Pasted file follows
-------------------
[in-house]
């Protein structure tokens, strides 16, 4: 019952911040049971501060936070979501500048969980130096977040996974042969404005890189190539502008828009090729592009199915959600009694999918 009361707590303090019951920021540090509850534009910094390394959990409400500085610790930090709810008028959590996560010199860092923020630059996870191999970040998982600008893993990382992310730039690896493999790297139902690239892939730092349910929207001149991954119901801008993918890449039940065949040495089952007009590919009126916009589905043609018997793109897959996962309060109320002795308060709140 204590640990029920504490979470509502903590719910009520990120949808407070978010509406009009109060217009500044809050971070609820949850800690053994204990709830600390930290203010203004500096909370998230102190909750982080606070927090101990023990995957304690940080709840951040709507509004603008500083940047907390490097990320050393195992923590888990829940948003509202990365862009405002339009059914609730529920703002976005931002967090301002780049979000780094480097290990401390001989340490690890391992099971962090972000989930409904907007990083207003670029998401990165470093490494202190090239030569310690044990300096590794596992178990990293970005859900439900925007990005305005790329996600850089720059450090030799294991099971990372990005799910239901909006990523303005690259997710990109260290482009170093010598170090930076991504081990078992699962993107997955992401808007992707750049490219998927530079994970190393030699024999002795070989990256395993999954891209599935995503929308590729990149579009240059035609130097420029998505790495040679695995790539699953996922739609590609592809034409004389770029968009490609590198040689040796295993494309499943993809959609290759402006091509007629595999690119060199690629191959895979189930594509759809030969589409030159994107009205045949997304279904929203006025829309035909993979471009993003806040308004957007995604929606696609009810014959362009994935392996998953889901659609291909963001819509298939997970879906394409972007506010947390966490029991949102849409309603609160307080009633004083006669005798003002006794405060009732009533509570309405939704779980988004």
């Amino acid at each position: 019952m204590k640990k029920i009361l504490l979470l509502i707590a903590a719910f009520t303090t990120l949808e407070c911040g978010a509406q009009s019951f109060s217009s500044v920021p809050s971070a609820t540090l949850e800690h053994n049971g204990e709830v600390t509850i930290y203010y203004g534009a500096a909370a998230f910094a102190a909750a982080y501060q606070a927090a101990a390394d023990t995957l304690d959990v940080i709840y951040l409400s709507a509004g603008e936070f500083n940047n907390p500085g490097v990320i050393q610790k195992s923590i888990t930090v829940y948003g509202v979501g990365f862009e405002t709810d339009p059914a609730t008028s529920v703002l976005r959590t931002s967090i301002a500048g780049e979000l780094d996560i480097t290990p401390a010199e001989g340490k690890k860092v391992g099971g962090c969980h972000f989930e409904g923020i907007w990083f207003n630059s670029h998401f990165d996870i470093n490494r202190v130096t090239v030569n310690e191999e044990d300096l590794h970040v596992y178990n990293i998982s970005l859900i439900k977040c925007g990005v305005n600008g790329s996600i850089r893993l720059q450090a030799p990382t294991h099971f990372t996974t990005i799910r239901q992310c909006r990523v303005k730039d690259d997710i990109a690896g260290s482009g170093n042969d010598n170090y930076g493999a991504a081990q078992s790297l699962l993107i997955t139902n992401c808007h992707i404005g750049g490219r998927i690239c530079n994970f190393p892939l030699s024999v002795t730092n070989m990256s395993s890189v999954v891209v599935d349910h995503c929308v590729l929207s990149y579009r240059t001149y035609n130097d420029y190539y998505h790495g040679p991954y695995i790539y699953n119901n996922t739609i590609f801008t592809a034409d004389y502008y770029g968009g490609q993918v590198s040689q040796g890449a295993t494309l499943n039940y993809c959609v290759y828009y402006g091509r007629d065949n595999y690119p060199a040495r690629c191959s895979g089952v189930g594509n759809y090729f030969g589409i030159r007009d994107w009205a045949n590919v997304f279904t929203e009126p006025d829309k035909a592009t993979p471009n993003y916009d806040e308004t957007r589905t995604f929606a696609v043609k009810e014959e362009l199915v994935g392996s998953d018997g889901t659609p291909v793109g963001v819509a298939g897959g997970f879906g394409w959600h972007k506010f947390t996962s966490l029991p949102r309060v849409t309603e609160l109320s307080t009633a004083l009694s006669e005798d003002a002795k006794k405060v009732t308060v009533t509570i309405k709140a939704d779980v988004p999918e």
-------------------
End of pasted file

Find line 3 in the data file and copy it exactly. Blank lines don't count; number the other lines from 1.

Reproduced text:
């Amino acid at each position: 019952m204590k640990k029920i009361l504490l979470l509502i707590a903590a719910f009520t303090t990120l949808e407070c911040g978010a509406q009009s019951f109060s217009s500044v920021p809050s971070a609820t540090l949850e800690h053994n049971g204990e709830v600390t509850i930290y203010y203004g534009a500096a909370a998230f910094a102190a909750a982080y501060q606070a927090a101990a390394d023990t995957l304690d959990v940080i709840y951040l409400s709507a509004g603008e936070f500083n940047n907390p500085g490097v990320i050393q610790k195992s923590i888990t930090v829940y948003g509202v979501g990365f862009e405002t709810d339009p059914a609730t008028s529920v703002l976005r959590t931002s967090i301002a500048g780049e979000l780094d996560i480097t290990p401390a010199e001989g340490k690890k860092v391992g099971g962090c969980h972000f989930e409904g923020i907007w990083f207003n630059s670029h998401f990165d996870i470093n490494r202190v130096t090239v030569n310690e191999e044990d300096l590794h970040v596992y178990n990293i998982s970005l859900i439900k977040c925007g990005v305005n600008g790329s996600i850089r893993l720059q450090a030799p990382t294991h099971f990372t996974t990005i799910r239901q992310c909006r990523v303005k730039d690259d997710i990109a690896g260290s482009g170093n042969d010598n170090y930076g493999a991504a081990q078992s790297l699962l993107i997955t139902n992401c808007h992707i404005g750049g490219r998927i690239c530079n994970f190393p892939l030699s024999v002795t730092n070989m990256s395993s890189v999954v891209v599935d349910h995503c929308v590729l929207s990149y579009r240059t001149y035609n130097d420029y190539y998505h790495g040679p991954y695995i790539y699953n119901n996922t739609i590609f801008t592809a034409d004389y502008y770029g968009g490609q993918v590198s040689q040796g890449a295993t494309l499943n039940y993809c959609v290759y828009y402006g091509r007629d065949n595999y690119p060199a040495r690629c191959s895979g089952v189930g594509n759809y090729f030969g589409i030159r007009d994107w009205a045949n590919v997304f279904t929203e009126p006025d829309k035909a592009t993979p471009n993003y916009d806040e308004t957007r589905t995604f929606a696609v043609k009810e014959e362009l199915v994935g392996s998953d018997g889901t659609p291909v793109g963001v819509a298939g897959g997970f879906g394409w959600h972007k506010f947390t996962s966490l029991p949102r309060v849409t309603e609160l109320s307080t009633a004083l009694s006669e005798d003002a002795k006794k405060v009732t308060v009533t509570i309405k709140a939704d779980v988004p999918e």